A type of wrinkled pea may help control blood sugar levels and could reduce the risk of type 2 diabetes, a study suggests.
Scientists say incorporating the “super peas” into foods, in the form of whole pea seeds or flour, may help tackle the global type 2 diabetes epidemic.
The research focused on a naturally occurring type of pea which, unlike regular smooth peas, contains higher amounts of resistant starch which takes longer for the body to break down.
According to the study, compared with eating smooth peas, wrinkled peas prevented sugar spikes – where blood sugar levels rise sharply after a meal.
The same effect was seen when consuming flour made from wrinkled peas incorporated in a mixed meal.
Researchers suggest this could be important as frequent, large sugar spikes are thought to increase the risk of diabetes.
They add that flour from these peas could potentially be used in commonly consumed processed foods which, if eaten over the long term, could prevent these sugar spikes.
Dr Katerina Petropoulou, first author of the research from the Centre for Translational and Nutrition Food Research at Imperial College London, said: “There is much evidence that diets rich in a type of carbohydrate called resistant starch have a positive impact on controlling blood glucose levels, and hence reduce susceptibility to type 2 diabetes.”
The peas used in the research, published in Nature Food, are similar to frozen peas available to buy in supermarkets.
They are also the same as those used by scientist Gregor Mendel in the 1800s to show how dominant and recessive genetic traits can be passed on through selective breeding.
However, in these latest experiments, researchers at Imperial College London, the John Innes Centre, Quadram Institute Bioscience and the University of Glasgow used larger, mature versions of those typically found in the freezer aisle.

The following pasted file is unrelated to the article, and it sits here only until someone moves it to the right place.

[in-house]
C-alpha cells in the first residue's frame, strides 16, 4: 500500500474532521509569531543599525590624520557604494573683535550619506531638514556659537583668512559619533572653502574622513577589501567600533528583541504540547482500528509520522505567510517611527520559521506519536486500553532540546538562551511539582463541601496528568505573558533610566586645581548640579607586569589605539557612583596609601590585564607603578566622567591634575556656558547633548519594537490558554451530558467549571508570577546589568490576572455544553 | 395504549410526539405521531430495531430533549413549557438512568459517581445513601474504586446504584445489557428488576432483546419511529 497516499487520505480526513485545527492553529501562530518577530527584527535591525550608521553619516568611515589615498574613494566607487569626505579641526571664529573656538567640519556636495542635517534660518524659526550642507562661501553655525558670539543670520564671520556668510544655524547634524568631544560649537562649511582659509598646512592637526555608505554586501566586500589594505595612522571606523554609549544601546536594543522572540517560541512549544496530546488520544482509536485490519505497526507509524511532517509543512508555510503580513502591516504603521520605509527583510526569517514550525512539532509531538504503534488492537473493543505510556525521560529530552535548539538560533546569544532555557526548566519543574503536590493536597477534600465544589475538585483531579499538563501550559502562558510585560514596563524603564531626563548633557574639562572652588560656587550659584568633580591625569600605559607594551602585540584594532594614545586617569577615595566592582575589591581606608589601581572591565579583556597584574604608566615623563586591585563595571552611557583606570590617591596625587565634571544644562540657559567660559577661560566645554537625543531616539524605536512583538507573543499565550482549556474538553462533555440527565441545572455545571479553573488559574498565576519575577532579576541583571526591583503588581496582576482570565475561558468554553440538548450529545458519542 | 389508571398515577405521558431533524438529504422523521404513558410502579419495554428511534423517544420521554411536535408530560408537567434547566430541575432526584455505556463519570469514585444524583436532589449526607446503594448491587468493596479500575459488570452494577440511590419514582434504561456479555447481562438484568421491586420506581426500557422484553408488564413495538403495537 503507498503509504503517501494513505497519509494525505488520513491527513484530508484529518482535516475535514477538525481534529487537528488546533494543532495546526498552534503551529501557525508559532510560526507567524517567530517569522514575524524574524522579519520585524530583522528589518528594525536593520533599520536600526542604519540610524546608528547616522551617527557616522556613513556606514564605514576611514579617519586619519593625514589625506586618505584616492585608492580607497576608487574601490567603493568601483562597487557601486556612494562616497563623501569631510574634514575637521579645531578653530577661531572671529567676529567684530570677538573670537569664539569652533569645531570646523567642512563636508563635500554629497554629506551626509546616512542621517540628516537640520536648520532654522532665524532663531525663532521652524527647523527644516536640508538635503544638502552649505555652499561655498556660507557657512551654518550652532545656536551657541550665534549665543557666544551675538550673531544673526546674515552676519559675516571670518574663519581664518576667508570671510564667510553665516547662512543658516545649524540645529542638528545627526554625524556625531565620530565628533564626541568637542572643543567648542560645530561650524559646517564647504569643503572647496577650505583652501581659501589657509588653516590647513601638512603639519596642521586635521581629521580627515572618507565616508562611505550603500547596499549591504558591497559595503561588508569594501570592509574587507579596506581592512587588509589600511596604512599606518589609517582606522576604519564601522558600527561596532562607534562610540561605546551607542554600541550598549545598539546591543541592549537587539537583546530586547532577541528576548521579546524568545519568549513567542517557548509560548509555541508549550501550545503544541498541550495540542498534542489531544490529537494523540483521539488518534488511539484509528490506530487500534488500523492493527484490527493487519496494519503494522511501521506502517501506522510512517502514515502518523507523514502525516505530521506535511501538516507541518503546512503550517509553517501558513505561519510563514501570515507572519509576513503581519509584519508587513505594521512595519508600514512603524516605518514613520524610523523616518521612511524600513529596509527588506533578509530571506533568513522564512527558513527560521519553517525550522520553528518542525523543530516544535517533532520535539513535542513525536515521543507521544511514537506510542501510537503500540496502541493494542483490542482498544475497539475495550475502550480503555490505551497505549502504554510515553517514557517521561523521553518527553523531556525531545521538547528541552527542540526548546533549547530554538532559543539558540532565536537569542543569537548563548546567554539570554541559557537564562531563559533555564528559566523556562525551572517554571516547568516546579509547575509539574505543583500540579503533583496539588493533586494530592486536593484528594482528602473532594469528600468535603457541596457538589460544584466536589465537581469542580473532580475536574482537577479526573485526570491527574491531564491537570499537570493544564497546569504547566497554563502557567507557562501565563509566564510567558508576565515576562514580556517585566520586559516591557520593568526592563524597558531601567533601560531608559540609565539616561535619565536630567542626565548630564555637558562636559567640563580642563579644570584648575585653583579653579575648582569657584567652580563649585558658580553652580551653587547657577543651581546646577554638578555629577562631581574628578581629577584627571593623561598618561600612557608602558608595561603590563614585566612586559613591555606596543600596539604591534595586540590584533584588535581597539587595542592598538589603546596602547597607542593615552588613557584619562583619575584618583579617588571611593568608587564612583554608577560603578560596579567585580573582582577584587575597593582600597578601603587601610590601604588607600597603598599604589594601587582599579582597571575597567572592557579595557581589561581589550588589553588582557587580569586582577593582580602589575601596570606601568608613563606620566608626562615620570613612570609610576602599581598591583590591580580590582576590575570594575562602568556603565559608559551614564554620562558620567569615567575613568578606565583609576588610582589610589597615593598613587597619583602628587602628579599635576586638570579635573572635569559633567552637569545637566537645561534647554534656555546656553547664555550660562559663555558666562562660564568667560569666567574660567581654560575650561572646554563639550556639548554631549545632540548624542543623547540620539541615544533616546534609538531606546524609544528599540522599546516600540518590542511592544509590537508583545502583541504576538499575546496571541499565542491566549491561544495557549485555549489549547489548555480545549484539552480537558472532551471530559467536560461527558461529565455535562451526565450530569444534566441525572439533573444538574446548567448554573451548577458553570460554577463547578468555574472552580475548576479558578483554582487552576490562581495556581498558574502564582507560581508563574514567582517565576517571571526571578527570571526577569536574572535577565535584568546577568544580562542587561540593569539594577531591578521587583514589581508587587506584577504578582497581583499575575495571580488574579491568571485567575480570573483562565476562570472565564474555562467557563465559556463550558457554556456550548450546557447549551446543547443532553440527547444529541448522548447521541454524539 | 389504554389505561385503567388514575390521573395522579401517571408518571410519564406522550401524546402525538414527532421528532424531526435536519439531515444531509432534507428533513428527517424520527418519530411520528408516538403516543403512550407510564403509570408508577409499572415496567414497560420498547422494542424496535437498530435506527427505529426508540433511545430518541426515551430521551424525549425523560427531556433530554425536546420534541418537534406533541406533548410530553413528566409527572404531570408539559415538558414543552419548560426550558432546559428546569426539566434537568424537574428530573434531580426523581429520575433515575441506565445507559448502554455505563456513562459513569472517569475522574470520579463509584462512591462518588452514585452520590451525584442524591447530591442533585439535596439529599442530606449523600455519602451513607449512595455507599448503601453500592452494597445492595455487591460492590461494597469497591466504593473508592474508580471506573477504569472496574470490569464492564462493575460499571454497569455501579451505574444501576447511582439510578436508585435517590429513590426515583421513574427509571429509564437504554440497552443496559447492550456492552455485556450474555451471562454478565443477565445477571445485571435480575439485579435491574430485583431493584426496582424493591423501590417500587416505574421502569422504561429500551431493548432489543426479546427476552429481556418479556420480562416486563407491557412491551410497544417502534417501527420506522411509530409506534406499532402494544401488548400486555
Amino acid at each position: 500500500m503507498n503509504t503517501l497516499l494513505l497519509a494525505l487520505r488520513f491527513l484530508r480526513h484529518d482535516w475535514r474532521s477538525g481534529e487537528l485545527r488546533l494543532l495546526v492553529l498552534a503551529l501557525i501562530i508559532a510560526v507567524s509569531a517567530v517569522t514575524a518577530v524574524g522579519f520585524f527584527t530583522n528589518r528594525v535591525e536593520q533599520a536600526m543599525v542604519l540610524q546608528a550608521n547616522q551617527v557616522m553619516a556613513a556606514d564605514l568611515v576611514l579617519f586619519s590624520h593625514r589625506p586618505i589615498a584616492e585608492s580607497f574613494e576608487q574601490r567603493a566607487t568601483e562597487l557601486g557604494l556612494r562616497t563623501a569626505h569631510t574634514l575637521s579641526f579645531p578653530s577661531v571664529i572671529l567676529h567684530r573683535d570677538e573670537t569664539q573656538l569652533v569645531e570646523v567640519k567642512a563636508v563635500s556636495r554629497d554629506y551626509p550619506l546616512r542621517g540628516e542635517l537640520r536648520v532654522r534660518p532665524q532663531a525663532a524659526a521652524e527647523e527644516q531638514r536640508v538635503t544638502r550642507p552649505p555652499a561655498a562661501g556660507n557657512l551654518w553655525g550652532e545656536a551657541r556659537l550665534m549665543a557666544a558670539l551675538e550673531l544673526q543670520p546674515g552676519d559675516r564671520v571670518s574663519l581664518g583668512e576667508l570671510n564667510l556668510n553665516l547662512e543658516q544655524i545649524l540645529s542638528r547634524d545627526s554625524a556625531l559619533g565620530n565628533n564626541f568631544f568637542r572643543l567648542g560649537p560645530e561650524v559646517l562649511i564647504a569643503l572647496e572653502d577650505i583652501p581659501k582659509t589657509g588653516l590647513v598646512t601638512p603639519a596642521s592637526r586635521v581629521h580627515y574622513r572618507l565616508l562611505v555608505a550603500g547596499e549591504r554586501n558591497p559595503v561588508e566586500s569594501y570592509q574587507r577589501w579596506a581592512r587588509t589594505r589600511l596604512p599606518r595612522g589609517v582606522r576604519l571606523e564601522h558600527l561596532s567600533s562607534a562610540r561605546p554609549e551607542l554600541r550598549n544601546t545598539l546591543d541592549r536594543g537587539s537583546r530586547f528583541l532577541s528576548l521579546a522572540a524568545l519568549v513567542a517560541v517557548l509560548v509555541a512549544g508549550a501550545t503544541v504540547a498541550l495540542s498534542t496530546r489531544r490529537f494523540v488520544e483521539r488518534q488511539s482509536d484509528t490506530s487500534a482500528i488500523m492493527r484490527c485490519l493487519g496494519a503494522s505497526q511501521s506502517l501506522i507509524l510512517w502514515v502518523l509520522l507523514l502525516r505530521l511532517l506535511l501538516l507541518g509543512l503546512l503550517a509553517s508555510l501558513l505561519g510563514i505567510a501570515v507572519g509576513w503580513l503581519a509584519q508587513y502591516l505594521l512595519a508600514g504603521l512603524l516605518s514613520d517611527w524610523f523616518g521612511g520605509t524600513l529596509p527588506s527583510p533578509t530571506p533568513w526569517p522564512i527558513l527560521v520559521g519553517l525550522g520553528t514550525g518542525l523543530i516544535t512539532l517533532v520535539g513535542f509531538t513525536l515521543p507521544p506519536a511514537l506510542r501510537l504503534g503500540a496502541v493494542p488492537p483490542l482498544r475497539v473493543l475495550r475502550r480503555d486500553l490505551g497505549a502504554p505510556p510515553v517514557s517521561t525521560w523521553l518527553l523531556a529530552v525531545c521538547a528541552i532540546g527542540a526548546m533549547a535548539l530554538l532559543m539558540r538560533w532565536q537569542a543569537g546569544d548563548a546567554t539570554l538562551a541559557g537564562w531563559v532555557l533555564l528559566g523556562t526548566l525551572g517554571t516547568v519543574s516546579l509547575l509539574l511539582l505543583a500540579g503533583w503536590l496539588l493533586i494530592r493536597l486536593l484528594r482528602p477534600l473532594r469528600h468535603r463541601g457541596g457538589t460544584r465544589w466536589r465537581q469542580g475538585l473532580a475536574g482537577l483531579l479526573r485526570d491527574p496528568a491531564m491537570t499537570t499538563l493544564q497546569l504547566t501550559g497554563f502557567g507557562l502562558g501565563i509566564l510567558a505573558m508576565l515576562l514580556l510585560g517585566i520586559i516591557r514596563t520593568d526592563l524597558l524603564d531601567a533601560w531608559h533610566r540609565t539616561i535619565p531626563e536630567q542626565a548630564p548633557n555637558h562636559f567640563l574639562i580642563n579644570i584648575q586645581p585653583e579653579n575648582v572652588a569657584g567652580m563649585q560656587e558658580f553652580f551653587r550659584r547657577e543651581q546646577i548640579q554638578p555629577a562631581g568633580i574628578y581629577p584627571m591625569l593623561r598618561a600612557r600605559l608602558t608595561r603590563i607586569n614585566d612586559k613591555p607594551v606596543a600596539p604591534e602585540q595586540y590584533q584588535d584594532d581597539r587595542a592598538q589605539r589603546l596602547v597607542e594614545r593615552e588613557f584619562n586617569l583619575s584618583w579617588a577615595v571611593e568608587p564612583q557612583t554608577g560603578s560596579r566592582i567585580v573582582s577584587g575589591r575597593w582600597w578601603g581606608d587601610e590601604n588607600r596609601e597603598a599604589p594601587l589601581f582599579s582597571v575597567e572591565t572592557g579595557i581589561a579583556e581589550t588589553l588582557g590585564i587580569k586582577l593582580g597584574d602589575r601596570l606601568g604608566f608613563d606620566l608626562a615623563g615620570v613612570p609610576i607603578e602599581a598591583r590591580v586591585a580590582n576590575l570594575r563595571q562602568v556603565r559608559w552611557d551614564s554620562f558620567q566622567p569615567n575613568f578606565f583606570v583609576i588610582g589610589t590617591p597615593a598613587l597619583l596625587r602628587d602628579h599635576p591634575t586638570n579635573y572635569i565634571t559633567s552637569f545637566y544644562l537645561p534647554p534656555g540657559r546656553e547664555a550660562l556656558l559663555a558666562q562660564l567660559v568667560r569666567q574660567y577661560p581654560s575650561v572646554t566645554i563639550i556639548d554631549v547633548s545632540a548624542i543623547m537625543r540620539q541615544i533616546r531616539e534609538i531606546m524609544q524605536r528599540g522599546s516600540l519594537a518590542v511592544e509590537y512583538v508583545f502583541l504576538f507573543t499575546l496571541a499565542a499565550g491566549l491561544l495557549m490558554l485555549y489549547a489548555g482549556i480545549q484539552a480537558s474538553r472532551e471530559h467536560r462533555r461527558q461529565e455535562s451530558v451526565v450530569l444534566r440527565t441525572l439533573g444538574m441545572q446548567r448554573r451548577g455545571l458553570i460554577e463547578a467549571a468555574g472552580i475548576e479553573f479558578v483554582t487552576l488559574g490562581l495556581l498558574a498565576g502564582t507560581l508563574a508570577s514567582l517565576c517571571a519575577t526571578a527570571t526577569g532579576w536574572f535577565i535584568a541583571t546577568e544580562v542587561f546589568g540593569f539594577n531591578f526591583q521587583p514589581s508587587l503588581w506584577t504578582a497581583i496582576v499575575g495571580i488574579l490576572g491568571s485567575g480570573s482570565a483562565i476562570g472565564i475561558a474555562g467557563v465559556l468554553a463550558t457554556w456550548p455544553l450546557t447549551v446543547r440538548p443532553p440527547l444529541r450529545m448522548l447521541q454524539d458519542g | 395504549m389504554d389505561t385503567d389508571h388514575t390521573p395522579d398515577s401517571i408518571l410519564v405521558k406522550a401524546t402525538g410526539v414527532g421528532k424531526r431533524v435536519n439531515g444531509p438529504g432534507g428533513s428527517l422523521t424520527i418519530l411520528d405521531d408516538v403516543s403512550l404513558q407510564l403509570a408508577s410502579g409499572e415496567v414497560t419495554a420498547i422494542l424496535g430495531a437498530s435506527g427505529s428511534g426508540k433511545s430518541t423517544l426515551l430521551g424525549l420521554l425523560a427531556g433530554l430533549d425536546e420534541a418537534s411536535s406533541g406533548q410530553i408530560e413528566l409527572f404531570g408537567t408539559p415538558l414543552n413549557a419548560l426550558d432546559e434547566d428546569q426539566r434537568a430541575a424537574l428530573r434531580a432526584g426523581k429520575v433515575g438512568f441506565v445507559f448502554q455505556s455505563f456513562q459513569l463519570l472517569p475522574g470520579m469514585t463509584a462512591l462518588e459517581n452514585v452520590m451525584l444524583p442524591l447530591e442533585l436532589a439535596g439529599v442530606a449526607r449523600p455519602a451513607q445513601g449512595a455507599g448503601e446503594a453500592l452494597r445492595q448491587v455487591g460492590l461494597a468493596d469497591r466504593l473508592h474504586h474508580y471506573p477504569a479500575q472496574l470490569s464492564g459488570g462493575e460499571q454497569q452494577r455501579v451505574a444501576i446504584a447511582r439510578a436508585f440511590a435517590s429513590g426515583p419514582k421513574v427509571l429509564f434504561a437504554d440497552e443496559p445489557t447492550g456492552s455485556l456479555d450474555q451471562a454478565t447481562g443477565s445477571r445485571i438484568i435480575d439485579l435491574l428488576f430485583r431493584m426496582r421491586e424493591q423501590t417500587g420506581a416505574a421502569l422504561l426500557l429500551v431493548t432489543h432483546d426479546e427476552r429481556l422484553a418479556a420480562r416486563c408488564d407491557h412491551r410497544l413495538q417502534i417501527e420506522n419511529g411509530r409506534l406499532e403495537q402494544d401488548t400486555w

Larger, mature peas contain more so-called resistant starch.
This is due to the way the starch is made in the cell, and the fact that the cells themselves are more resistant to digestion.
The body breaks down starch to release sugar, but resistant starch is broken down more slowly, so sugar is released more slowly into the bloodstream.
This results in a more stable increase rather than in a spike, the researchers say.
In the latest study, they used a type of “super pea” (Pisum sativum) – wrinkled peas with a naturally occurring genetic mutation that produces a greater amount of resistant starch, but a lower overall carbohydrate content.
The team gave healthy volunteers a mixed meal including 50 grams of wrinkled peas, and in a series of control experiments gave them regular peas.
The researchers also added a tracer molecule to the peas, so they could trace how they were absorbed and digested by the human gastrointestinal tract.
The experiments were repeated using flour made from wrinkled peas or control peas.
To further investigate the impact of long-term consumption, they recruited 25 volunteers and asked them to consume pea hummus and mushy peas (made from wrinkled or control peas) for a period of four weeks.
Previous research from the same group suggested that, as these bacteria ferment the starch, they produce compounds called short chain fatty acids.
And these compounds help boost the function of cells that produce insulin, which helps control blood sugar.
Further tests using a mimic of the human gut showed that how the peas were prepared and cooked affected how quickly they were digested.
Professor Pete Wilde, of the Quadram Institute, said: “This study has shown us that by preparing these peas in certain ways, we can further reduce blood sugar spikes, opening up new possibilities for making healthier foods using controlled food processing techniques.”
The researchers are now planning further trials involving volunteers with early stage type 2 diabetes.